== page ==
The Opera Browser has been around for a bit, but they recently released a new version that has a few new and fun features. One of these features is the "Speed Dial", which lets users populate this "dial" with their favorite sites merely by dragging the tab of a new site to a speed dial slot for access later on. Other features include a fraud protection feature, an embedded BitTorrent application, and a content blocker. This version is compatible with computers running Windows 95 and newer. [KMG]

WebLog Expert Lite 4.2

Whether you have a website designed to promote a collection of Louis XIV chaise lounges or just one to document your own life activities, this handy application will suit many different types of sites. WebLog Expert Lite 4.2 allows users to find out information about visitors to such sites, including how they got there and which operating systems that were using. The program also produces simple HTML reports, complete with tables and charts. This version is compatible with computers running Windows 95 and newer. [KMG]

In The News

Corn Dogs and Other Staples of State Fair Fare Meet Trans-Fat Free Cooking Oil

Yes, Deep-Fried Oreos, but Not in Trans Fats

Illinois State Fair launches breakfast-stick contest

State Fair: Fitness, food a fair challenge

State Fair Recipes

Minnesota State Fair

Wisconsin State Fair Historical Gallery

In 1945, Rodgers and Hammerstein penned the musical "State Fair", and it stood as a testament to pie contests, young love, and naturally enough, the state of Iowa. People enjoyed state fairs for decades before and after their musical, though there is one remarkable change afoot in the world of state fairs that is worth noting. This year, the Indiana State Fair decided to require food vendors to use trans-fat-free cooking oil. To many, this seemed to fly in the face of all that is most right and true about the culinary offerings at a quality state fair. Of course, this rather mirrors trends in other parts of American life, but some would claim that a corn dog or a funnel cake that was fried without trans-fat is a form of culinary sacrilege. A number of other state fairs around the country will be providing trans-fat free offerings this summer, including the fairs in Texas and Minnesota. One Indiana State Fair patron, Glenn Nice, commented upon finishing one of the trans-fat-free corn dogs, "I've eaten a lot of corn dogs in my life, and I can't taste any difference at all." [KMG]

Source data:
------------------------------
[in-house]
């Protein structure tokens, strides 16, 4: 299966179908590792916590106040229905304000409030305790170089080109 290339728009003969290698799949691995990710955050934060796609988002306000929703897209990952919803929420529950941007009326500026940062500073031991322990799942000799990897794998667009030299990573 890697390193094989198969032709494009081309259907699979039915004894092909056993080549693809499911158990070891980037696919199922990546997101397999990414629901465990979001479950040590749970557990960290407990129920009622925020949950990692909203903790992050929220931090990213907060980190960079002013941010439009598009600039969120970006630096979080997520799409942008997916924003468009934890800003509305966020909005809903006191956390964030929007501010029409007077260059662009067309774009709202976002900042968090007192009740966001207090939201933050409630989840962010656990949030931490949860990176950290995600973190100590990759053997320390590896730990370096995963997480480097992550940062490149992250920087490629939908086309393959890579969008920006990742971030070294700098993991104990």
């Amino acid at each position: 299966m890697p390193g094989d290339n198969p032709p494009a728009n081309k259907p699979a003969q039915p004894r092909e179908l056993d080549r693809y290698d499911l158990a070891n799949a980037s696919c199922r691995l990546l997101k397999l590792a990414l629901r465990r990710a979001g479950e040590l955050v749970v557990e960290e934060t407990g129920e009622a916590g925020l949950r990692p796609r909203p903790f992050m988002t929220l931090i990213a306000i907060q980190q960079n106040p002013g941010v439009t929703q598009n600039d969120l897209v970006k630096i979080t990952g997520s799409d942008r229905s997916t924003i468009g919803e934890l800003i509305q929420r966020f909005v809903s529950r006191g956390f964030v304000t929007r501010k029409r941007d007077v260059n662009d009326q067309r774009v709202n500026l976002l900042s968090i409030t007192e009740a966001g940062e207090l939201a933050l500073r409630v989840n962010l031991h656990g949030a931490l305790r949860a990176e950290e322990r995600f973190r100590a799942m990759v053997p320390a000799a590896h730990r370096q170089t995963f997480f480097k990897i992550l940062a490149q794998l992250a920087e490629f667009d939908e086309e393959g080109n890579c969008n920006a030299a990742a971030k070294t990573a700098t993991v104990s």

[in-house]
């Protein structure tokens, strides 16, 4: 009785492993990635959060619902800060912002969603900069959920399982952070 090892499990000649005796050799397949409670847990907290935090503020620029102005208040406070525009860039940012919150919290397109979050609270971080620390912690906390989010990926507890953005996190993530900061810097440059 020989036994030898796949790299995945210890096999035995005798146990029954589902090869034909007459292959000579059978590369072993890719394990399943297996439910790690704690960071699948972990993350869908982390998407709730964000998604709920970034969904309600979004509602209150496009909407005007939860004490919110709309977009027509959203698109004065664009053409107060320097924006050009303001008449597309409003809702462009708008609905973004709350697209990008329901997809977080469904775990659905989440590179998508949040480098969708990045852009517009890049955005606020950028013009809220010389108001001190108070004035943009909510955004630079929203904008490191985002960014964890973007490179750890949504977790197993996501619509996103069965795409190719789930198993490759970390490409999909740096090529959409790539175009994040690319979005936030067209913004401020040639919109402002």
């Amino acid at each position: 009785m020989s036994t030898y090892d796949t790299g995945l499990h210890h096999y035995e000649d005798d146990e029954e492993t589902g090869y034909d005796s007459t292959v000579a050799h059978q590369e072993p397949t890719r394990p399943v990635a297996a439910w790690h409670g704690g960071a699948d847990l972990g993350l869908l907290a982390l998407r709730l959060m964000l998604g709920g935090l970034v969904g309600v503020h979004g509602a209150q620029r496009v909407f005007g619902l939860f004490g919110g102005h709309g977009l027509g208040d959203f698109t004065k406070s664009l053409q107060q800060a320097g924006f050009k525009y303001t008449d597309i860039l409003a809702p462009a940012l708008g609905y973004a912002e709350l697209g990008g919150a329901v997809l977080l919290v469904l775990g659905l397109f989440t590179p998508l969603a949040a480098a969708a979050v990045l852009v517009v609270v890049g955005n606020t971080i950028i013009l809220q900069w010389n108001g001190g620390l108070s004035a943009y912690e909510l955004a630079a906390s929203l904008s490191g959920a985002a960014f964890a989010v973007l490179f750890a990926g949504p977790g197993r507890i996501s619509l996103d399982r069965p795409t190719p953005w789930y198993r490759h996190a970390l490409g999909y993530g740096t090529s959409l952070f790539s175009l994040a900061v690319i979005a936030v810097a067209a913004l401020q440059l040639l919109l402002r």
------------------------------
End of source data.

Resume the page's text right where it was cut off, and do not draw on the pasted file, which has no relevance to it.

The first link will take visitors to a piece from this Tuesday's New York Times about the ban on trans-fats. The article also discusses the complex world of deep-fried Pepsi, which is well worth learning about. Moving on, the second link leads to an article in the Bloomington Pantagraph which talks about the intriguing breakfast on a stick contest that was held recently at the Illinois State Fair. The third link leads to a piece from this Monday's Sacramento Bee which talks about the difficulty of staying fit and making sensible dining decisions while at the California State Fair. For those individuals who can't get to a state fair this summer, the fourth site provides easy access to dozens of interesting recipes culled from state fair recipe contests. The Scout Report does not officially offer any endorsements of any particular state fair, but the fifth link offered here does lead to the homepage of the Minnesota State Fair, which is quite a fine one indeed. The last link leads to a digital collection of historical images from past Wisconsin State Fairs created by the Wisconsin Historical Society. [KMG]